How do you manage two-way synchronization between a 'main' database server and many 'secondary' servers, in particular conflict resolution, assuming a connection is not always available(offline syncing)?

For example, I have an Android application which is use data from local database(sqlite). And user can deal with data even it is online or offline. In meantime when if it is online, then local database(sqlite) should sync with real database(mysql) in the server and resolve conflicts as a background service.

Is there any solution already implemented for this kind of scenario ?

I heard about Couchdb which is a NoSQL solution can be a solution for this. If it is so Can I use it with SQL ?

  • Depends entirely on the database structure in question. The proper way is to make things so there can be no conflicts, but that's not always possible.
    – Peter
    Nov 9, 2015 at 10:21
  • As I know Couchdb and Couchbase Mobile SyncPoint have offline syncing and conflict management features. But they both are NoSQL. Is there a way to make them to use other SQL database instead of NoSQL ? Nov 9, 2015 at 10:28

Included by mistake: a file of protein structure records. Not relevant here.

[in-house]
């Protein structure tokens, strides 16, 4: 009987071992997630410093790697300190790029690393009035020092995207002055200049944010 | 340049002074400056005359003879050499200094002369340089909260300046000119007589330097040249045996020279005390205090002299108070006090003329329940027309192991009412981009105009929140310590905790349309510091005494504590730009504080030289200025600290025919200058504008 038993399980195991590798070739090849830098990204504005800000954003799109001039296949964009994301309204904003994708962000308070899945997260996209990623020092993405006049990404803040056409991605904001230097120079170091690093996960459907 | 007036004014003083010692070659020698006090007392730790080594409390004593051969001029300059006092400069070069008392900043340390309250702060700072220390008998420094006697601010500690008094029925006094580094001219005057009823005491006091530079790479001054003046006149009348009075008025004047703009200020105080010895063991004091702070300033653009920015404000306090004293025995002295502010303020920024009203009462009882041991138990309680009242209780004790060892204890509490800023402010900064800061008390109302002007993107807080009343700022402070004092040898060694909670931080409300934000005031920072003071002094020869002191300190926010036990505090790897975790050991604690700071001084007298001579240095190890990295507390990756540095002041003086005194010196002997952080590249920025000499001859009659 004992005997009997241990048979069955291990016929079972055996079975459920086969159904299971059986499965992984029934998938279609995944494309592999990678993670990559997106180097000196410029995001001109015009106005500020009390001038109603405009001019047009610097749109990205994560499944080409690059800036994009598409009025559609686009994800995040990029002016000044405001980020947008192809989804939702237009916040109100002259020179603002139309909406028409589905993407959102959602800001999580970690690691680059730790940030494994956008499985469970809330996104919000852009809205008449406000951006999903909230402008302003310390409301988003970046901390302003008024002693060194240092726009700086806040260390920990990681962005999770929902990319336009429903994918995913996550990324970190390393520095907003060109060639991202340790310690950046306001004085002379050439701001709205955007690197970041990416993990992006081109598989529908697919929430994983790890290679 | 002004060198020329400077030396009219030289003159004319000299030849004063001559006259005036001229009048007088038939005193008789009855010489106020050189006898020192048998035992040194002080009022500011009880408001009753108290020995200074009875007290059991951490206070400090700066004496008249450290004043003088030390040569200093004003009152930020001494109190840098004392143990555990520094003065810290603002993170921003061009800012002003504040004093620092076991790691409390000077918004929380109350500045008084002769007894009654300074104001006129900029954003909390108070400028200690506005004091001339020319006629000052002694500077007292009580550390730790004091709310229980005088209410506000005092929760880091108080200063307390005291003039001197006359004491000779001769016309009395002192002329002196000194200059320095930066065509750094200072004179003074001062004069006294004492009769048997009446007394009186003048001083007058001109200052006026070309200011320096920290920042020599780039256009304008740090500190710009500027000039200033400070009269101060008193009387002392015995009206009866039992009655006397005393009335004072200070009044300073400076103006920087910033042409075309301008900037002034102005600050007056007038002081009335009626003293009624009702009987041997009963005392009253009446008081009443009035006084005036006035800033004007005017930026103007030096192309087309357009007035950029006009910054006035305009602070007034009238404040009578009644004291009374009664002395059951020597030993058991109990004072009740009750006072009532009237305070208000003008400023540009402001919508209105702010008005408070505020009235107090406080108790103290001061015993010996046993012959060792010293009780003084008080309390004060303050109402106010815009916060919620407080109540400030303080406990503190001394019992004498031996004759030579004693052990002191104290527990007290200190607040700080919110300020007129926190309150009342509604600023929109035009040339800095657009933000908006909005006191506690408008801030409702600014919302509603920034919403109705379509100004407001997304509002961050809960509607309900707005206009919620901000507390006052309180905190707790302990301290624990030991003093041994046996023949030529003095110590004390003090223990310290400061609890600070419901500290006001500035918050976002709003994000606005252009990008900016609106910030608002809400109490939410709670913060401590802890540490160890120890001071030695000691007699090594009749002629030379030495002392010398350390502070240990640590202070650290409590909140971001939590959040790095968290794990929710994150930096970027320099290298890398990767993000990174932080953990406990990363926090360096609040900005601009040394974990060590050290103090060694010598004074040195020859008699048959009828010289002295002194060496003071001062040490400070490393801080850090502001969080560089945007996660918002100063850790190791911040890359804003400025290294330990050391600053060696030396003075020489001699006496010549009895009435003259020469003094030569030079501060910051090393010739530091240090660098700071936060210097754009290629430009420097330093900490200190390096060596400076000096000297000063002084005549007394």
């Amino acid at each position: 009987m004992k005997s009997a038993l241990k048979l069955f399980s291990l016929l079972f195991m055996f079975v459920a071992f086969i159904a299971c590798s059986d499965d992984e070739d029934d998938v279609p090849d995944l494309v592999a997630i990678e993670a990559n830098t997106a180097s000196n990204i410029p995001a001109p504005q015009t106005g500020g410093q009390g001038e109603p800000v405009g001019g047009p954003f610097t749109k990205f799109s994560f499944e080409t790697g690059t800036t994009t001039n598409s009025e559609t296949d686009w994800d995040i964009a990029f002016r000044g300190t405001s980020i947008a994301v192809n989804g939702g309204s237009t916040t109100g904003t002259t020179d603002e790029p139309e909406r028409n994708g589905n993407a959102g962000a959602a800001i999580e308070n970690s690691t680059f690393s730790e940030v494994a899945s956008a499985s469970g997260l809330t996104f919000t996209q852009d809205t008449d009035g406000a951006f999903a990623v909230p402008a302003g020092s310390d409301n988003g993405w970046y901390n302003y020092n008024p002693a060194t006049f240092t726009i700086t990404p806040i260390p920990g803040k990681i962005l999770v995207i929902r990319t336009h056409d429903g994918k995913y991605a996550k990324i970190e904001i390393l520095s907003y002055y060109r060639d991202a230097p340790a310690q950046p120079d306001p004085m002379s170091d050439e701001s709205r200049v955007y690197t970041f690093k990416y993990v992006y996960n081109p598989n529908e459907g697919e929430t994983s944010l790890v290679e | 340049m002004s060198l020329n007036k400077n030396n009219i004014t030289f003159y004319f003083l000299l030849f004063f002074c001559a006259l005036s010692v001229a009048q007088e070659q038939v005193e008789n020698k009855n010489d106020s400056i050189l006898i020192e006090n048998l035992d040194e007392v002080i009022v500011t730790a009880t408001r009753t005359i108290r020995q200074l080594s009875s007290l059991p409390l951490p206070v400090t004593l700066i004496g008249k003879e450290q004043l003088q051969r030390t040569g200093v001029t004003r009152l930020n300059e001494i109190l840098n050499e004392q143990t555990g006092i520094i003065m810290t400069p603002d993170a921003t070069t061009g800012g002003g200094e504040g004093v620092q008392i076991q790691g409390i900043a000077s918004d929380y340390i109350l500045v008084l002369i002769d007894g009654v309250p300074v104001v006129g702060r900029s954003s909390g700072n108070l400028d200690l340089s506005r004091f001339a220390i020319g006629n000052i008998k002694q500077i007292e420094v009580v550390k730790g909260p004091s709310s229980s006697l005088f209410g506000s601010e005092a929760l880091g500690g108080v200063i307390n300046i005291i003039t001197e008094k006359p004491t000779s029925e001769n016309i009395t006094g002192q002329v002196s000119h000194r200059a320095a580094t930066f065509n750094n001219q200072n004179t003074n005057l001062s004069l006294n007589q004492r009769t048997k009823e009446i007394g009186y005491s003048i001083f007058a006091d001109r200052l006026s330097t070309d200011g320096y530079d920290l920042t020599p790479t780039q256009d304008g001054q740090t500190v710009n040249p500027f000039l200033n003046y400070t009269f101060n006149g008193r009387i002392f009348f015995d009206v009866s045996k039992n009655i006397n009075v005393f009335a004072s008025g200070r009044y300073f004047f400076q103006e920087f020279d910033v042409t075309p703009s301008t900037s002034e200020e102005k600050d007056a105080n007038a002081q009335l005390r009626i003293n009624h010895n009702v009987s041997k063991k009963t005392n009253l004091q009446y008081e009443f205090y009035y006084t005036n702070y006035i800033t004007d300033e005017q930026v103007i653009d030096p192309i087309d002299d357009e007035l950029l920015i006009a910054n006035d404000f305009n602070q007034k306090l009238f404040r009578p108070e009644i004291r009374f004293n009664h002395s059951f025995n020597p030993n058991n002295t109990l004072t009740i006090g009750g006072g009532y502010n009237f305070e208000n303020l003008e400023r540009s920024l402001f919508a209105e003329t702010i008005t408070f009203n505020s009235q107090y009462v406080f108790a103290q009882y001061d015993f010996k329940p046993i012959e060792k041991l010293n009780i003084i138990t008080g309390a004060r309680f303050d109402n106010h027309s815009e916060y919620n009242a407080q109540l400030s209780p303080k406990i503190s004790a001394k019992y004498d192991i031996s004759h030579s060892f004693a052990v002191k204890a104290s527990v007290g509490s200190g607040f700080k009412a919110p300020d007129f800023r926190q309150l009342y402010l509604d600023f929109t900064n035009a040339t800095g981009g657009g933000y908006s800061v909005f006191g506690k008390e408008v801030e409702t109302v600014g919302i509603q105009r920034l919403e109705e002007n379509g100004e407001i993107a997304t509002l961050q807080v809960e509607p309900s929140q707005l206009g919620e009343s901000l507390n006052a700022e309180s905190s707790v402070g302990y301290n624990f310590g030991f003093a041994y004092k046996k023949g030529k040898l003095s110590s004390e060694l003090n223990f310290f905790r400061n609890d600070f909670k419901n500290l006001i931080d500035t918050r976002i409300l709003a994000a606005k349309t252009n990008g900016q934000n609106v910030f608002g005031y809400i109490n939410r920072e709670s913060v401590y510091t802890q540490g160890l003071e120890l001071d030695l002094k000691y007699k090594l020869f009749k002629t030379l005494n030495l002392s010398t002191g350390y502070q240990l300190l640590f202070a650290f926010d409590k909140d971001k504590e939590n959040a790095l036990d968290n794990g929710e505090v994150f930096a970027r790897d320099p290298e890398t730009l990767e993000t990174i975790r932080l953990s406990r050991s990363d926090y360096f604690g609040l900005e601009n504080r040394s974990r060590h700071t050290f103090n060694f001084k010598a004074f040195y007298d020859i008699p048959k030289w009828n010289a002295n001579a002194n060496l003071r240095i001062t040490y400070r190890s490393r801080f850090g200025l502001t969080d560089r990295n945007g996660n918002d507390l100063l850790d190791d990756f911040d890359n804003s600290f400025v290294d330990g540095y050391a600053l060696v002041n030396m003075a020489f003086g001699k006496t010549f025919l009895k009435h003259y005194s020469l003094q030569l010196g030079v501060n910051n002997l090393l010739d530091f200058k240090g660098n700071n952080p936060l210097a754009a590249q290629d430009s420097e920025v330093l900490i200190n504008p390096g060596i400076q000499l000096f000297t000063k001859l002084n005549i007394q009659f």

1 Answer 1


Basically you would need to take the commit logs from both databases and compare them, looking for instances of updates to the same table and row (and possibly column) in both databases. Any commit records for rows not in conflict can be sent to the appropriate database (i.e., a commit record from the master can be transformed into an appropriate CRUD statement and issued to the client), all rows in conflict will have to have their commits ordered temporally and the last commit issued would "win". If the commit logs are not retained, you'll have to keep them manually (probably by structuring your updates using the command pattern). This is a non-trivial exercise.

  • Is there any existing frameworks or implementation I can use to resolve this issue ? Nov 11, 2015 at 6:56

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